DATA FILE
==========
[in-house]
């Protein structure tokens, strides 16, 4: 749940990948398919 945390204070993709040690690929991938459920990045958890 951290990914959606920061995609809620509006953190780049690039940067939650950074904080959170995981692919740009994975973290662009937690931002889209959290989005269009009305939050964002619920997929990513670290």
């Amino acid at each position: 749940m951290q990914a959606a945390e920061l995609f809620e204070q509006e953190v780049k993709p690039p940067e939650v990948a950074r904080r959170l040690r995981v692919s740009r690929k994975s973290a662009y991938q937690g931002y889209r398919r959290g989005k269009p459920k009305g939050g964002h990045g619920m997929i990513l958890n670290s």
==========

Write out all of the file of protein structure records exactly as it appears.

[in-house]
């Protein structure tokens, strides 16, 4: 749940990948398919 945390204070993709040690690929991938459920990045958890 951290990914959606920061995609809620509006953190780049690039940067939650950074904080959170995981692919740009994975973290662009937690931002889209959290989005269009009305939050964002619920997929990513670290």
């Amino acid at each position: 749940m951290q990914a959606a945390e920061l995609f809620e204070q509006e953190v780049k993709p690039p940067e939650v990948a950074r904080r959170l040690r995981v692919s740009r690929k994975s973290a662009y991938q937690g931002y889209r398919r959290g989005k269009p459920k009305g939050g964002h990045g619920m997929i990513l958890n670290s």